Clearly no. Not only have I found no academic literature demonstrating causality between eating right before bed and getting fat, but I also happen to finish eating literally a few minutes before going to bed every night and it has absolutely no effect on fat gain. Energy balance is still king. I also have a 50% bro-science theory that the body can more efficiently digest food when it doesn’t have to divert energy into doing other stuff like moving around, talking, thinking etc.
“Doesn’t your metabolism slow down?”
No. There are mountains of peer-reviewed studies in well respected medical journals clearly demonstrating that the metabolism of a healthy individual (human) doesn’t slow until somewhere in the three-day fasting range. My own experience is the best proof for me, and I see no hint whatsoever that my metabolism is slowing. In fact, my hair and nails have been growing noticeably faster since I began fasting, which is an indicator of a faster metabolism.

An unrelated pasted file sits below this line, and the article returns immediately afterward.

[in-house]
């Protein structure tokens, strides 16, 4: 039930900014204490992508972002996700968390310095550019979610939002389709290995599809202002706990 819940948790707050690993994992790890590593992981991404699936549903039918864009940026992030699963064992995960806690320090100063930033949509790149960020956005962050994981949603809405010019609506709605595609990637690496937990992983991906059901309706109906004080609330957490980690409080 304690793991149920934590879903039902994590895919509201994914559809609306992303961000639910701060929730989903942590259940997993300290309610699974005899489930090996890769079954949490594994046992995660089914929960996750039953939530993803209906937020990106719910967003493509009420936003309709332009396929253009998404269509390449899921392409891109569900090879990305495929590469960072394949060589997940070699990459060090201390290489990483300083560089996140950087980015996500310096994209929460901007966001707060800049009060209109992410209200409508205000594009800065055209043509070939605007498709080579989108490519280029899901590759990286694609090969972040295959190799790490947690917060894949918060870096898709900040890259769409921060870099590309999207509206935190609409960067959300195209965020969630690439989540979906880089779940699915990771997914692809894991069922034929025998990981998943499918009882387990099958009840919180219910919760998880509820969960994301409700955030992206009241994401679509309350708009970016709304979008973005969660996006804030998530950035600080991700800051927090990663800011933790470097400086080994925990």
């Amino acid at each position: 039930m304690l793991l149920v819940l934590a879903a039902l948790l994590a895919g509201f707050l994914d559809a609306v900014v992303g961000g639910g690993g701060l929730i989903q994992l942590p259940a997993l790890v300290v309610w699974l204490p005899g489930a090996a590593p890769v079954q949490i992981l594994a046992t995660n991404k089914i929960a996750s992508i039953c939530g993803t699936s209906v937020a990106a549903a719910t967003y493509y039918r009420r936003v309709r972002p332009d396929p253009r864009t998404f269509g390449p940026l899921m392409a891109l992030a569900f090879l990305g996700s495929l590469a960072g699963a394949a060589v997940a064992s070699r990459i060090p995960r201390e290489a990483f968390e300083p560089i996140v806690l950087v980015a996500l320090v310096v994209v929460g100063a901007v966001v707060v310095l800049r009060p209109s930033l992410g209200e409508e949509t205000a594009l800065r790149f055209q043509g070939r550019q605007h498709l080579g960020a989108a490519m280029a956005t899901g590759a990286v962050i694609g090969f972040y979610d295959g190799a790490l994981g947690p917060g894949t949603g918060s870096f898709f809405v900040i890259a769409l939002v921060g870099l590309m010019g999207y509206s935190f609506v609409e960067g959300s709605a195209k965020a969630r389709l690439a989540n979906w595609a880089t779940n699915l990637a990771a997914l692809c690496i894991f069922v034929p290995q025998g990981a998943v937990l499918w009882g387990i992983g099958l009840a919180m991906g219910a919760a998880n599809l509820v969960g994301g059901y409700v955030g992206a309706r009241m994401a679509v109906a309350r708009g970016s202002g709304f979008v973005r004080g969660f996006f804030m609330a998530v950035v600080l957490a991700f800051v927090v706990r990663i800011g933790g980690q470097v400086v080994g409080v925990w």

“How can you possibly build muscle without eating for so long?”